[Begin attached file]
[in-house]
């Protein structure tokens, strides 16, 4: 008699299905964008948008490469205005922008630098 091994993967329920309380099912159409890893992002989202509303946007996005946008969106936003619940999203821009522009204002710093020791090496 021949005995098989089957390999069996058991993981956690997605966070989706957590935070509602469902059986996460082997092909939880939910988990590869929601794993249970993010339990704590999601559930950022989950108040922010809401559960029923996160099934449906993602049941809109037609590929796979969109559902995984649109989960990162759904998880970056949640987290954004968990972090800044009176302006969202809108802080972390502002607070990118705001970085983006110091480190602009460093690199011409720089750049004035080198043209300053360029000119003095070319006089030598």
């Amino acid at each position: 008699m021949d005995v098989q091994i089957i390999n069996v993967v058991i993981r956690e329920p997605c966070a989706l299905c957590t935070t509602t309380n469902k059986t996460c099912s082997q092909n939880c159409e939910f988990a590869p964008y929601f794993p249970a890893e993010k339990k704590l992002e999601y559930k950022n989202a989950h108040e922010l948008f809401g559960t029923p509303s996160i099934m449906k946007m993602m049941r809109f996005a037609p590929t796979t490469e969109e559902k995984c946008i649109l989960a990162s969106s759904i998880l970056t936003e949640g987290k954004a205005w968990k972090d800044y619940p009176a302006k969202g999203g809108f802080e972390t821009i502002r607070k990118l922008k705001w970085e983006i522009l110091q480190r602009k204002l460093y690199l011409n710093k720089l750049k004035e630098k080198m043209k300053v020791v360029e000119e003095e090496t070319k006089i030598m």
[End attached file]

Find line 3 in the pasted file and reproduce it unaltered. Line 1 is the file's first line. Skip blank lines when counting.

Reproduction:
């Amino acid at each position: 008699m021949d005995v098989q091994i089957i390999n069996v993967v058991i993981r956690e329920p997605c966070a989706l299905c957590t935070t509602t309380n469902k059986t996460c099912s082997q092909n939880c159409e939910f988990a590869p964008y929601f794993p249970a890893e993010k339990k704590l992002e999601y559930k950022n989202a989950h108040e922010l948008f809401g559960t029923p509303s996160i099934m449906k946007m993602m049941r809109f996005a037609p590929t796979t490469e969109e559902k995984c946008i649109l989960a990162s969106s759904i998880l970056t936003e949640g987290k954004a205005w968990k972090d800044y619940p009176a302006k969202g999203g809108f802080e972390t821009i502002r607070k990118l922008k705001w970085e983006i522009l110091q480190r602009k204002l460093y690199l011409n710093k720089l750049k004035e630098k080198m043209k300053v020791v360029e000119e003095e090496t070319k006089i030598m």